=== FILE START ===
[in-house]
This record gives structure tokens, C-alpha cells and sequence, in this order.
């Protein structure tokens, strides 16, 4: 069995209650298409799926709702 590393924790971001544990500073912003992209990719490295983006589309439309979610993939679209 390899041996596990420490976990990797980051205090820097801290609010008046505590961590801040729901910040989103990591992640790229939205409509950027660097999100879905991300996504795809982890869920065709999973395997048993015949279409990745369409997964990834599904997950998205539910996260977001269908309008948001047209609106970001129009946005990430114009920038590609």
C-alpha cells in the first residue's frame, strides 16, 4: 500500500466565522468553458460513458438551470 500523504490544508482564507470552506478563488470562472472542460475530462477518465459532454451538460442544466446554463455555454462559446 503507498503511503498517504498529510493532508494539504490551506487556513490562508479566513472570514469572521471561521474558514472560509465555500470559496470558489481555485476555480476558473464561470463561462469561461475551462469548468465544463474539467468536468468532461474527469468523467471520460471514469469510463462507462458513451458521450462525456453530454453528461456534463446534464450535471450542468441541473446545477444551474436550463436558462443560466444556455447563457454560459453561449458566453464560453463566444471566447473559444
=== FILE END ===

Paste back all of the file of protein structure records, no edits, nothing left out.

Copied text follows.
[in-house]
This record gives structure tokens, C-alpha cells and sequence, in this order.
């Protein structure tokens, strides 16, 4: 069995209650298409799926709702 590393924790971001544990500073912003992209990719490295983006589309439309979610993939679209 390899041996596990420490976990990797980051205090820097801290609010008046505590961590801040729901910040989103990591992640790229939205409509950027660097999100879905991300996504795809982890869920065709999973395997048993015949279409990745369409997964990834599904997950998205539910996260977001269908309008948001047209609106970001129009946005990430114009920038590609």
C-alpha cells in the first residue's frame, strides 16, 4: 500500500466565522468553458460513458438551470 500523504490544508482564507470552506478563488470562472472542460475530462477518465459532454451538460442544466446554463455555454462559446 503507498503511503498517504498529510493532508494539504490551506487556513490562508479566513472570514469572521471561521474558514472560509465555500470559496470558489481555485476555480476558473464561470463561462469561461475551462469548468465544463474539467468536468468532461474527469468523467471520460471514469469510463462507462458513451458521450462525456453530454453528461456534463446534464450535471450542468441541473446545477444551474436550463436558462443560466444556455447563457454560459453561449458566453464560453463566444471566447473559444